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Food Science Professor Brings Challenge & Opportunity to Students story by Kamaile kenny and Caleigh Martella

Remember when you were a kid and a bug landed in your food so your parents would say, “Oh, no big deal, just extra protein,”? Well, that saying may just become a reality as food science research is being conducted on the viability and acceptance of using bugs as a sustainable food ingredient.

Dr. Amy Lammert, a Cal Poly Food Science professor, and her students are a few of the scientists who are conducting research on ground-breaking and innovative topics such as this.

The idea first came about when Dominic Rovai, a Food Science graduate student at Cal Poly, went to Dr. Lammert with this unusual proposal of entomophagy for a potential research project. Entomophagy is the consumption of bugs.

“When people first hear about this they think, ‘are you crazy?’,” said Rovai.

No matter how out-of-the-box the idea seemed, Dr. Lammert jumped on board and supported Rovai as his mentor throughout the research process which, is ongoing. Dr. Lammert’s involvement and dedication to her students and how she propels them to learn and gain new experiences are evident through these types of projects. She combines her passion for food science and students by going above in beyond in her teaching methods and truly embodies the Cal Poly motto of Learn By Doing.

“There are going to be potentially 9 billion people in 2050 so, we're not going to have enough food to feed the population. A lot of agricultural practices do impact the environment and entomophagy is one way to approach getting a food source and not negatively impacting the environment,” said Dr. Lammert.

Photo by Jan Kopriva

The biggest challenge with this project is understanding how United States consumers would accept bugs being used in food products. The initial reaction from people is currently disgust but changing that narrative will take time, research, and a lot of trial and error in order to first, make a desirable product and also promote the environmental benefits of adopting bug farming. Rovai is currently experimenting with harvesting mealworms under different growth conditions. The team has also considered crickets but there is one caveat— they jump!

“If you think about it, lobster was the bug of the ocean, shrimp was the bug of the ocean. So I think it's finding how people will adapt to these types of products. At the end of the day, if we can deliver better nutrition, or more sustainable nutrition to humans, in a transparent way, I believe it will work,” said Dr. Lammert.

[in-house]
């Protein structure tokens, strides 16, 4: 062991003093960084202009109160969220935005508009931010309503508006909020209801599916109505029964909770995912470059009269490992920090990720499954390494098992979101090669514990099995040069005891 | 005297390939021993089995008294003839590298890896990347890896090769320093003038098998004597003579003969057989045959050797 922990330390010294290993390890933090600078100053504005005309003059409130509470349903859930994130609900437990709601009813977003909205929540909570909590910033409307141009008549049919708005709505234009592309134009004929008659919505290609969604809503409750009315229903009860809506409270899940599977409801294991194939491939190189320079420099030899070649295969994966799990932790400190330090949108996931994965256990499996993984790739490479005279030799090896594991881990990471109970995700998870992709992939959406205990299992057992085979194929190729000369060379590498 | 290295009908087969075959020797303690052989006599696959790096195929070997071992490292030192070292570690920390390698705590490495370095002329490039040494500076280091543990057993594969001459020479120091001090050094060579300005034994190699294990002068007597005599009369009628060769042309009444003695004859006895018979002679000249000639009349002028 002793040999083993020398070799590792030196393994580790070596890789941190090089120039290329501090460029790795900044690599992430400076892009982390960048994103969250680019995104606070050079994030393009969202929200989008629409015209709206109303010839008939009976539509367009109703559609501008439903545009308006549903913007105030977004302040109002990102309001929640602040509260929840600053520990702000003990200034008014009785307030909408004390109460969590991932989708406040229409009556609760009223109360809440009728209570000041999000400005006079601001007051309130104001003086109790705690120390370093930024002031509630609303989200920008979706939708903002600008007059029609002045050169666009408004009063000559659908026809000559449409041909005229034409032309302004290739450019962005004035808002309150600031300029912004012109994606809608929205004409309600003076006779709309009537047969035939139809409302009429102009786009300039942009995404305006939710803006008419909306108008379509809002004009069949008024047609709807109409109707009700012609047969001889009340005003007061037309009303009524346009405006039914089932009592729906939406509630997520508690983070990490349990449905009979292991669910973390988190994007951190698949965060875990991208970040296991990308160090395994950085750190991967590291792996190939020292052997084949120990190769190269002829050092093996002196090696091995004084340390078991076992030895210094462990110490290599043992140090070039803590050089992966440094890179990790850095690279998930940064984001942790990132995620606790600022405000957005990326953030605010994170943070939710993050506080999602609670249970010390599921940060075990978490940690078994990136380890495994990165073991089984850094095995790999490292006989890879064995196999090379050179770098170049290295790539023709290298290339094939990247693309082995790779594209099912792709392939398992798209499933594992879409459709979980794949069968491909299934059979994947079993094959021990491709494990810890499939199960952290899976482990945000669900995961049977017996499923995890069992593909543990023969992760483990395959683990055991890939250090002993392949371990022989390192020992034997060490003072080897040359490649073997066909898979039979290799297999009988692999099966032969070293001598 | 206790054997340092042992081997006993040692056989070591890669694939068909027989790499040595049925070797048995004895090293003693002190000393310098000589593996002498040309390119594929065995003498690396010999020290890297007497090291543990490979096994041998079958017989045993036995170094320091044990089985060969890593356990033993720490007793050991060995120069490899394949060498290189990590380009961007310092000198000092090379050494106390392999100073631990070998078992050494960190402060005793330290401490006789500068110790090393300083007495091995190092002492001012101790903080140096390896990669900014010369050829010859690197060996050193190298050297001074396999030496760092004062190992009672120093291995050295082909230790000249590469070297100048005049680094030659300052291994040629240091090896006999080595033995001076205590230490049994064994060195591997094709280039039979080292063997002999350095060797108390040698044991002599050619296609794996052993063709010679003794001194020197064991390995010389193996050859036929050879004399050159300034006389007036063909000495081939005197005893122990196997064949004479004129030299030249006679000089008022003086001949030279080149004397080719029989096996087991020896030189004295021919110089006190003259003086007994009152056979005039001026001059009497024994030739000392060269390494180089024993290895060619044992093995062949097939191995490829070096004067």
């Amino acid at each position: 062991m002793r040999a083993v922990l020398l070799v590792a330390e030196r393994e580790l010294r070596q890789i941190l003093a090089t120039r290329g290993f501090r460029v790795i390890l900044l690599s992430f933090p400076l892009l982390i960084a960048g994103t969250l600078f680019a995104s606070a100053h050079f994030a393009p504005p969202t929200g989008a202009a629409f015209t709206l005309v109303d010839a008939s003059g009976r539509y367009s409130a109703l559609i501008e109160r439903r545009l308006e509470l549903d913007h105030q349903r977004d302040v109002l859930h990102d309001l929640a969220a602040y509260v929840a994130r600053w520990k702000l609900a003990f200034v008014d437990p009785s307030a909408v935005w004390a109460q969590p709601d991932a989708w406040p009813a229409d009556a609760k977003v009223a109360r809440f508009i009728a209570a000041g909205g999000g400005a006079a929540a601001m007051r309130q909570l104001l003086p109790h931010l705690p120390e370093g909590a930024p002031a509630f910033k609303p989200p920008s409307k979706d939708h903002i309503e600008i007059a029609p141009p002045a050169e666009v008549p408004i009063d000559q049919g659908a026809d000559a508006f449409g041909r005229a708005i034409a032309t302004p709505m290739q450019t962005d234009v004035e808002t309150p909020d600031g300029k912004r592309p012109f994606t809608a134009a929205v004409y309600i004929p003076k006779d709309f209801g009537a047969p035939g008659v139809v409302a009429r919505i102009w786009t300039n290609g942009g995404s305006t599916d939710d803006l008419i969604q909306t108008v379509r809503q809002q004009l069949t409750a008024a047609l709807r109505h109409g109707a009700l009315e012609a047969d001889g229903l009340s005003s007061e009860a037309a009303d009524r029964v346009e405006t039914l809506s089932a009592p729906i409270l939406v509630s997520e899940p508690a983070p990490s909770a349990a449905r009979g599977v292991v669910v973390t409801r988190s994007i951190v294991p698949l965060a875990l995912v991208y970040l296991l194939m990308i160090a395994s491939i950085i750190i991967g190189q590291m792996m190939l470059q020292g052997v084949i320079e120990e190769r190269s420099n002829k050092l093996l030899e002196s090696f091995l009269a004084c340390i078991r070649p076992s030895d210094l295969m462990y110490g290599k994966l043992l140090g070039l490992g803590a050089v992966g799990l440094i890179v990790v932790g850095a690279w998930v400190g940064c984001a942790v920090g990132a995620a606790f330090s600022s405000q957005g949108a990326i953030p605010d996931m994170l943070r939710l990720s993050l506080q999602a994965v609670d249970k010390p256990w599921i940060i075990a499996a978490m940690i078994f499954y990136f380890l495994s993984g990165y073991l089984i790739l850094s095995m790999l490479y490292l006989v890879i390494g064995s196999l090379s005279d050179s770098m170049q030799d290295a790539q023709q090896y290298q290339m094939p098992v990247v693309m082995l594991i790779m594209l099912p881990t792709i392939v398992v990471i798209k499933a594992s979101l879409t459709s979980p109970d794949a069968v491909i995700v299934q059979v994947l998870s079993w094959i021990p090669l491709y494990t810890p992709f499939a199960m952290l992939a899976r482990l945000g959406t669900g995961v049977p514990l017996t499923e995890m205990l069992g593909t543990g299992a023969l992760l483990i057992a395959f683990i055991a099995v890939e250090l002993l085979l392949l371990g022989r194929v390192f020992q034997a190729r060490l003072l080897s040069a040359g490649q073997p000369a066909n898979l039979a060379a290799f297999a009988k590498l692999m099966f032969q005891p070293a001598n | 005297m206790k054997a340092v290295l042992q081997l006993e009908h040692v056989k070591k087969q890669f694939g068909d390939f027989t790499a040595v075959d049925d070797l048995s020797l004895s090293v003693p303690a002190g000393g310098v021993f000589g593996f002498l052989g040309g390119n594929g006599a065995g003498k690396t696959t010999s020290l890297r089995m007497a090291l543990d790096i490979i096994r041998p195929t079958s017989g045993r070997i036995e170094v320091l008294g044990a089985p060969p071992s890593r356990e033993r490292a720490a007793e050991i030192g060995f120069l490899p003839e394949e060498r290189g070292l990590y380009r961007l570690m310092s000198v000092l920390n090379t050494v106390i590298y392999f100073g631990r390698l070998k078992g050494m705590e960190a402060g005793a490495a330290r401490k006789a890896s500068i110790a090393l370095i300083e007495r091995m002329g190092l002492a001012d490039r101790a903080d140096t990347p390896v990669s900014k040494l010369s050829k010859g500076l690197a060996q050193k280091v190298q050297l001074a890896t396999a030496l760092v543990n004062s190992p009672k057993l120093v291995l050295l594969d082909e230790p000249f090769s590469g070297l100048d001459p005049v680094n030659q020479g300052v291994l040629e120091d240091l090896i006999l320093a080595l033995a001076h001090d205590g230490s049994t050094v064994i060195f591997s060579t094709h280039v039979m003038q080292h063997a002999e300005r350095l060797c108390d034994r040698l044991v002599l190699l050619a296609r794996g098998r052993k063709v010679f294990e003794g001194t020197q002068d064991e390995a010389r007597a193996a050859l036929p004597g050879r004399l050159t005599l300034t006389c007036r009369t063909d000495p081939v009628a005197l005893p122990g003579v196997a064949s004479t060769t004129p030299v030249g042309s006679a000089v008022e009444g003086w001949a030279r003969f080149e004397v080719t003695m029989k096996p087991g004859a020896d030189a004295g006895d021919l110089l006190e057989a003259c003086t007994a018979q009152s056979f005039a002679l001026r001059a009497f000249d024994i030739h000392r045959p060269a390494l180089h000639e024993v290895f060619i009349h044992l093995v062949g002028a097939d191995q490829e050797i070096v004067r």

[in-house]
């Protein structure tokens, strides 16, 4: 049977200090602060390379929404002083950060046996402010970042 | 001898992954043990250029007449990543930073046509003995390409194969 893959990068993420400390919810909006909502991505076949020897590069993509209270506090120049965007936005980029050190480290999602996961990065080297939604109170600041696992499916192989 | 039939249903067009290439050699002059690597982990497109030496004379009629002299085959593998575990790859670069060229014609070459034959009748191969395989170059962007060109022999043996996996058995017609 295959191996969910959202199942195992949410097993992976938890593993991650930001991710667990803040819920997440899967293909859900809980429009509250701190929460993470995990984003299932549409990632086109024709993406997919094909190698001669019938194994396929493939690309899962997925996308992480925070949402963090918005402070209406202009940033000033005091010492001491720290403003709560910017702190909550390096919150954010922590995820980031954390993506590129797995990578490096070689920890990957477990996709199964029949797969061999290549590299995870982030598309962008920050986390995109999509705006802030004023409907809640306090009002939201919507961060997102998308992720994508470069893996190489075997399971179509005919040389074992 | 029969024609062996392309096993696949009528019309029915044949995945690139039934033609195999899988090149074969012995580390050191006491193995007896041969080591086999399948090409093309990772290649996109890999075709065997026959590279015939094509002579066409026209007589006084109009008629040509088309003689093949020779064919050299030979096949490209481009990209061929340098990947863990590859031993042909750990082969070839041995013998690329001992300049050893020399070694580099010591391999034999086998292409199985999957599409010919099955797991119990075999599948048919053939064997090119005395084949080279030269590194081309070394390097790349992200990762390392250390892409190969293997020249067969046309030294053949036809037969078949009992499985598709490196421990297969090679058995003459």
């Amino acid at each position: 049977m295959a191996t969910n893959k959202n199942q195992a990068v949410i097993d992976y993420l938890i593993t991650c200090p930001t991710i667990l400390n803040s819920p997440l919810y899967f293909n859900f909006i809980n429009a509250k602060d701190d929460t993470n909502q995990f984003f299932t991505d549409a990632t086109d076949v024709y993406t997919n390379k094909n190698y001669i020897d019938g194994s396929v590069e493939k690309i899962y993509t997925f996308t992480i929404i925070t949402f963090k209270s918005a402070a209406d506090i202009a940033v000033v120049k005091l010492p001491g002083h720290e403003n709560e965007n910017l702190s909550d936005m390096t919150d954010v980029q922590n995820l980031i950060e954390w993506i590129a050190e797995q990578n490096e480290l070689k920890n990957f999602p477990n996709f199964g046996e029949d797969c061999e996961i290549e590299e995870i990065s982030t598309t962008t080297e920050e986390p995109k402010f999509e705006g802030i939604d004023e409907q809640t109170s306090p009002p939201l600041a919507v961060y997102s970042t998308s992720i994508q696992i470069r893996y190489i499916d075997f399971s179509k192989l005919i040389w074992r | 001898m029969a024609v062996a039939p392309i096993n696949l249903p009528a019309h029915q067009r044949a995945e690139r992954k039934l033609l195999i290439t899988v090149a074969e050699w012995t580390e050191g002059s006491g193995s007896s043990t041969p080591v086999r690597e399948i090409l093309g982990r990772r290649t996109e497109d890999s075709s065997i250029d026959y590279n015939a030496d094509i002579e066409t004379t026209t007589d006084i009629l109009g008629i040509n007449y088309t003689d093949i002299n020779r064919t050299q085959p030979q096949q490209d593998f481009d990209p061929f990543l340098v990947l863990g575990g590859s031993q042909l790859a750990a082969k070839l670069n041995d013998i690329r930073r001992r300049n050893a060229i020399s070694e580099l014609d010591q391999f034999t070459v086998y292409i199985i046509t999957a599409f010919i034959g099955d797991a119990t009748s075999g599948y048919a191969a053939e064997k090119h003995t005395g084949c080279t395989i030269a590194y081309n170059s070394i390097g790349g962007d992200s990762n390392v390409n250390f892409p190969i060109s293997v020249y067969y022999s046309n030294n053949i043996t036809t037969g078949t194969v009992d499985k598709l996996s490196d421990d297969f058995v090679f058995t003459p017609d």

Currently, the research team is in the very early stages of this project looking at the different functional properties of various insects and how they might be able to use them in food. They are also conducting a lot of consumer insights by looking at who could potentially be an adopter of these food products and be willing to implement them into their diet. The future of this project is still unknown but according to both Dr. Lammert and Rovai, a potential business venture could come out of it.

Photo by Jovana Askrabic

Another powerful perspective that Dr. Lammert has, which is also highly beneficial for her students, is that she has had years of industry experience before she decided to become a professor. She has worked with major food companies such as Kraft Foods, Conagra, and Pepsico. Her transition into teaching came about when her family decided to move back to California from the midwest and chose San Luis Obispo as their permanent destination. Dr. Lammert lived in California before when she worked for Conagra as an Analytical Food Chemist in Fullerton, CA.

One way Dr. Lammert brings hands-on industry experience to her students is through a Sensory Fee-For-Service project. Outside food companies use this program in order to have their products validated with sensory panels and other consumer insight research. Companies want to validate their products in order to make sure they are meeting consumer taste preferences.

A student pours gelatin into sample cups to later be tested.